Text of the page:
An epicentre of the prehistoric iron industry, coveted by the conquering Romans for its sophisticated production techniques and believed by archaeologists to have been one of the finest sites of its kind in ancient Europe, has been discovered during a major roadbuilding project in Sussex.
Dozens of boreholes, 181 trial trenches and 24 test pits have been investigated by Oxford Archaeology along the future 5.6km link road between Bexhill-on-Sea and Hastings. The evidence ranges from the late Mesolithic and Neolithic periods to the Bronze, Iron, Saxon and Medieval ages.
“One of the sites that has been found on the archaeological work for the link road has been an iron working site – a late Iron Age site,” says Casper Johnson, the county archaeologist.
“So that’s dated between about 50BC and 50AD, before the Roman Conquest.
“It shows a high level of technology, high level of iron production, which is the sort of thing that the Roman Empire would have wanted to control.
“So the sites we are looking at here on the link road are in some ways the reason why the Roman Empire wanted to control Britain.
“There are only a small number of really high quality iron resources in Northern Europe. The ones here around Hastings are some of the best, and certainly in Britain they are the best.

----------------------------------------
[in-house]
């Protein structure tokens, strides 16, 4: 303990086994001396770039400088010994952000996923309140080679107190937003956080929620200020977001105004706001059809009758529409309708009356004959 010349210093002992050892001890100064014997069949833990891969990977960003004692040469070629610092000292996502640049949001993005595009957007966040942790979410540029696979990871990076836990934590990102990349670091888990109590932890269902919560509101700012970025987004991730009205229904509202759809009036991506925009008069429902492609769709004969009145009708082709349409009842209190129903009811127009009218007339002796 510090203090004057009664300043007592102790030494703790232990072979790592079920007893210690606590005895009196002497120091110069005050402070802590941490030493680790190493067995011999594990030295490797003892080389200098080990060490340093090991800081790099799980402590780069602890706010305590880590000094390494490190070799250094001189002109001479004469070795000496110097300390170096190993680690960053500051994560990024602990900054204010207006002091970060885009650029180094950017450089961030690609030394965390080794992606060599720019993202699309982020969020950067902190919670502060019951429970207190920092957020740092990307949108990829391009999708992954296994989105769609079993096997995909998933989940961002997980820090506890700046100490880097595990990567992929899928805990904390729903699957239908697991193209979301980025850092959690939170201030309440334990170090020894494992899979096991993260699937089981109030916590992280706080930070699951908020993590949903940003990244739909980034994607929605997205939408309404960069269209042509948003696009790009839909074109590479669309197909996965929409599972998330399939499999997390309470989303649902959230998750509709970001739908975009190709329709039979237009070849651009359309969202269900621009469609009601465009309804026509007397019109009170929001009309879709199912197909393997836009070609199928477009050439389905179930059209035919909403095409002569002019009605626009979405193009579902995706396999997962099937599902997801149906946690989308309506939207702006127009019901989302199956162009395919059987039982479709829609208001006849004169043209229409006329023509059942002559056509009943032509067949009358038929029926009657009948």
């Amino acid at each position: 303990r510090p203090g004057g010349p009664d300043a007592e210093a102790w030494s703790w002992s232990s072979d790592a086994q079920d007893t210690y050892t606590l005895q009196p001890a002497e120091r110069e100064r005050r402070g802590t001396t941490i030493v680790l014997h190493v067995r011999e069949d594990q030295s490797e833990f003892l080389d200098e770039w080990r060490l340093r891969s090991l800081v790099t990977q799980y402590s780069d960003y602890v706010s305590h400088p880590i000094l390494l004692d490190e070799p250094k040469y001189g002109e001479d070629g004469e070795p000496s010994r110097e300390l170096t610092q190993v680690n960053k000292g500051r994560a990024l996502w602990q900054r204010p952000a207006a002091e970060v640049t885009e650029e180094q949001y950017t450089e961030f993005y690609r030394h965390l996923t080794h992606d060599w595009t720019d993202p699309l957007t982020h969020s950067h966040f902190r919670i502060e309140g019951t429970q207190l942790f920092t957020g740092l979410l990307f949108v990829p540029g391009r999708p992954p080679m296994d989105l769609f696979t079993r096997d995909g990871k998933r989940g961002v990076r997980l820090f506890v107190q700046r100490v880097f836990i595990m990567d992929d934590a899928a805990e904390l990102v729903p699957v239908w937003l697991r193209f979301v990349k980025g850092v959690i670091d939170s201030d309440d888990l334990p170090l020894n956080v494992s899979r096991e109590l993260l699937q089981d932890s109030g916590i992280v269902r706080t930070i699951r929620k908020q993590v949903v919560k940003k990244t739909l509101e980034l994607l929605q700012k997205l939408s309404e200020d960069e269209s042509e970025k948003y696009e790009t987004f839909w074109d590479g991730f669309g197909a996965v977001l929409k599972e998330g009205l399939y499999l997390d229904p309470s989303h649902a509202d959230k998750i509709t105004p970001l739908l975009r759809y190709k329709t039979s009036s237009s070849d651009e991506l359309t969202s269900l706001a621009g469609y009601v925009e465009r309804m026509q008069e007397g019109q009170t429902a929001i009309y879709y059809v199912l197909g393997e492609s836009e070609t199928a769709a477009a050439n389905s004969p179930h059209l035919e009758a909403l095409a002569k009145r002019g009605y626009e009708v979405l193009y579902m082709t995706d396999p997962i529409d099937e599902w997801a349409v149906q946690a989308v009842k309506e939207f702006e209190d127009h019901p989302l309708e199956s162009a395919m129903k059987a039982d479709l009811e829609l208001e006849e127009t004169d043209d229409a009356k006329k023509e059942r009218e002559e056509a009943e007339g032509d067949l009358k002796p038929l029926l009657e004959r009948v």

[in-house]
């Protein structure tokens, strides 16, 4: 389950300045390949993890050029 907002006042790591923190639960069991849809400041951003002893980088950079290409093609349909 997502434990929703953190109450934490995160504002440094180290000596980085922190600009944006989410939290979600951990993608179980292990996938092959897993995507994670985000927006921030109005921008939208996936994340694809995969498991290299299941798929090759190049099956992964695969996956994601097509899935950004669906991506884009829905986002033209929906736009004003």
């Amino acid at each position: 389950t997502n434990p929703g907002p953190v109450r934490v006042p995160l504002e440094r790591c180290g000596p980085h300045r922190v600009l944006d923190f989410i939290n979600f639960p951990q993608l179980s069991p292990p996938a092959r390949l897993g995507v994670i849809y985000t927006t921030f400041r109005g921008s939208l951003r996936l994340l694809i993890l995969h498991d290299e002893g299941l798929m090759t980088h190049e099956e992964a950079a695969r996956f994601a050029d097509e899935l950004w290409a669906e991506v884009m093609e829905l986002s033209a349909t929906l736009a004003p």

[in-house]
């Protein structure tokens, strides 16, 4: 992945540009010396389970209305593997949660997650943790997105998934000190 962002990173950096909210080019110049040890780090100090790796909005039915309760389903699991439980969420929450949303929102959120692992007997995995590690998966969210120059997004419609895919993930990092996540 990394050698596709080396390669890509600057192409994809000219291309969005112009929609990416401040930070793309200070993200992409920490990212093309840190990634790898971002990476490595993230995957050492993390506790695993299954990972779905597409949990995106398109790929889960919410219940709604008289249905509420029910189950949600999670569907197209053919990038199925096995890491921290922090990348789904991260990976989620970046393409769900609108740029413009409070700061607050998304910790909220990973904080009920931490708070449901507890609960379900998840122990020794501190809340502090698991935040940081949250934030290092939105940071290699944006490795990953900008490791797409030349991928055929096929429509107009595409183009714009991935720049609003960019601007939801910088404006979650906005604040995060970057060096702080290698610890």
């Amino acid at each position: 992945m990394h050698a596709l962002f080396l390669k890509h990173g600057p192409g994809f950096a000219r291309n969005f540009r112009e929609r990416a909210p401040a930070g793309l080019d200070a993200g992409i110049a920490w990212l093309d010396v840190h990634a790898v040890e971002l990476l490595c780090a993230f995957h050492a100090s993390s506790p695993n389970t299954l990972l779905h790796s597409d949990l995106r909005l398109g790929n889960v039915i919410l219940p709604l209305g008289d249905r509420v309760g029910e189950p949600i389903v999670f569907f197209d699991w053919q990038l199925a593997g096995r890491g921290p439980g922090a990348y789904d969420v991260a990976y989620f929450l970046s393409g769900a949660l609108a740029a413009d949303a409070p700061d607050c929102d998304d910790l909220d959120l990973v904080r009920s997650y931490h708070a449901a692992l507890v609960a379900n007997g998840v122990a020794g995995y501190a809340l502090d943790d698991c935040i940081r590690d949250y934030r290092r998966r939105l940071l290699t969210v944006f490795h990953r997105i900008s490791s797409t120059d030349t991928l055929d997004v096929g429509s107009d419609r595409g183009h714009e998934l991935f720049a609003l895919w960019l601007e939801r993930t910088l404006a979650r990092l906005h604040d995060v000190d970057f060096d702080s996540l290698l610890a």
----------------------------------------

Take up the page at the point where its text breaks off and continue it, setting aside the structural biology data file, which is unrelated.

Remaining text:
“Iron was the key technology, a key resource – this is 2,000 years ago, for weapons through to nails and the fittings for wagons and horses.
“So this is high quality – this is an important resource that the Roman army needed and wanted to get control of.”
A fractured complete pot – described as a “very nice find” by an archaeological team who began their work in the area two years ago – was found in the field south of Upper Wilting Farm, dated to the early to mid-Saxon period and thought to confirm the long history of occupation on the high pastoral grounds.
They believe “scatters” – more than 120 pieces of worked flint were discovered in a mere square metre of land – derive from temporary hunting camps and a base camp, and say the well-preserved late Mesolithic and early Neolithic hunting landscape could be of national importance if it can be linked to organic remains and worked wood within the trenches and pits.